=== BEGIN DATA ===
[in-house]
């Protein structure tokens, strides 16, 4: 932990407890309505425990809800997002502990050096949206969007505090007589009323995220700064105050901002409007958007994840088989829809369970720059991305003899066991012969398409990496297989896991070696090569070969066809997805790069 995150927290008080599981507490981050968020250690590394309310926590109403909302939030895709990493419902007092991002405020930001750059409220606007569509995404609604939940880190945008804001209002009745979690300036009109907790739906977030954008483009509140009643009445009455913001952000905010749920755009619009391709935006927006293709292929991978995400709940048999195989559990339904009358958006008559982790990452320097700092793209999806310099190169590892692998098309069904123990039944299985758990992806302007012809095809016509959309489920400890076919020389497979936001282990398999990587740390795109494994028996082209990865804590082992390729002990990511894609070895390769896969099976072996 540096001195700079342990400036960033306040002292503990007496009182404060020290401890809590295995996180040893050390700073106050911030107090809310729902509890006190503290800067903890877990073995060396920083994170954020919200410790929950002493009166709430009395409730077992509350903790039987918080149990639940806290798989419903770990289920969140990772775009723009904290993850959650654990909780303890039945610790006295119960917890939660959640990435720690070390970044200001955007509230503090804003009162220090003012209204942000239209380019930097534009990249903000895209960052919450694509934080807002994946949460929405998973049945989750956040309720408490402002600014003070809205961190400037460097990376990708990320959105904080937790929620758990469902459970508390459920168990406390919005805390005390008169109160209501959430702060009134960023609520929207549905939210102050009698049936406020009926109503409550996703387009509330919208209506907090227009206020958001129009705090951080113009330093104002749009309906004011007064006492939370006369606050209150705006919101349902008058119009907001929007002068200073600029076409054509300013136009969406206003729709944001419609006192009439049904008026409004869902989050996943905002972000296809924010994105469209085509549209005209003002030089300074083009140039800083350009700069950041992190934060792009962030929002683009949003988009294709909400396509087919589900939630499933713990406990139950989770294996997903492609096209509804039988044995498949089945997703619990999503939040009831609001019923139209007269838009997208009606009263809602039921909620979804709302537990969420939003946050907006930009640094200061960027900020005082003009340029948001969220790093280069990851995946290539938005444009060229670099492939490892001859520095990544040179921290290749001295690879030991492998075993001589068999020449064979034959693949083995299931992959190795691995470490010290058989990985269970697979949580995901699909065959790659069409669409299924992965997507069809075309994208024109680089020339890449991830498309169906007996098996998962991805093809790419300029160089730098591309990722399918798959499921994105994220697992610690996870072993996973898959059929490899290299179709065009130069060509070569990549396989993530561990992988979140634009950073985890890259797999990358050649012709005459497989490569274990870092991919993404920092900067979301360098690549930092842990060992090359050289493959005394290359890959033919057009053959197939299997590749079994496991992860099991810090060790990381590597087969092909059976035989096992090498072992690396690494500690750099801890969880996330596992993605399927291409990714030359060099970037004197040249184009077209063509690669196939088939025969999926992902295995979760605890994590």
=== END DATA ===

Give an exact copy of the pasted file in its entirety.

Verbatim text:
[in-house]
């Protein structure tokens, strides 16, 4: 932990407890309505425990809800997002502990050096949206969007505090007589009323995220700064105050901002409007958007994840088989829809369970720059991305003899066991012969398409990496297989896991070696090569070969066809997805790069 995150927290008080599981507490981050968020250690590394309310926590109403909302939030895709990493419902007092991002405020930001750059409220606007569509995404609604939940880190945008804001209002009745979690300036009109907790739906977030954008483009509140009643009445009455913001952000905010749920755009619009391709935006927006293709292929991978995400709940048999195989559990339904009358958006008559982790990452320097700092793209999806310099190169590892692998098309069904123990039944299985758990992806302007012809095809016509959309489920400890076919020389497979936001282990398999990587740390795109494994028996082209990865804590082992390729002990990511894609070895390769896969099976072996 540096001195700079342990400036960033306040002292503990007496009182404060020290401890809590295995996180040893050390700073106050911030107090809310729902509890006190503290800067903890877990073995060396920083994170954020919200410790929950002493009166709430009395409730077992509350903790039987918080149990639940806290798989419903770990289920969140990772775009723009904290993850959650654990909780303890039945610790006295119960917890939660959640990435720690070390970044200001955007509230503090804003009162220090003012209204942000239209380019930097534009990249903000895209960052919450694509934080807002994946949460929405998973049945989750956040309720408490402002600014003070809205961190400037460097990376990708990320959105904080937790929620758990469902459970508390459920168990406390919005805390005390008169109160209501959430702060009134960023609520929207549905939210102050009698049936406020009926109503409550996703387009509330919208209506907090227009206020958001129009705090951080113009330093104002749009309906004011007064006492939370006369606050209150705006919101349902008058119009907001929007002068200073600029076409054509300013136009969406206003729709944001419609006192009439049904008026409004869902989050996943905002972000296809924010994105469209085509549209005209003002030089300074083009140039800083350009700069950041992190934060792009962030929002683009949003988009294709909400396509087919589900939630499933713990406990139950989770294996997903492609096209509804039988044995498949089945997703619990999503939040009831609001019923139209007269838009997208009606009263809602039921909620979804709302537990969420939003946050907006930009640094200061960027900020005082003009340029948001969220790093280069990851995946290539938005444009060229670099492939490892001859520095990544040179921290290749001295690879030991492998075993001589068999020449064979034959693949083995299931992959190795691995470490010290058989990985269970697979949580995901699909065959790659069409669409299924992965997507069809075309994208024109680089020339890449991830498309169906007996098996998962991805093809790419300029160089730098591309990722399918798959499921994105994220697992610690996870072993996973898959059929490899290299179709065009130069060509070569990549396989993530561990992988979140634009950073985890890259797999990358050649012709005459497989490569274990870092991919993404920092900067979301360098690549930092842990060992090359050289493959005394290359890959033919057009053959197939299997590749079994496991992860099991810090060790990381590597087969092909059976035989096992090498072992690396690494500690750099801890969880996330596992993605399927291409990714030359060099970037004197040249184009077209063509690669196939088939025969999926992902295995979760605890994590």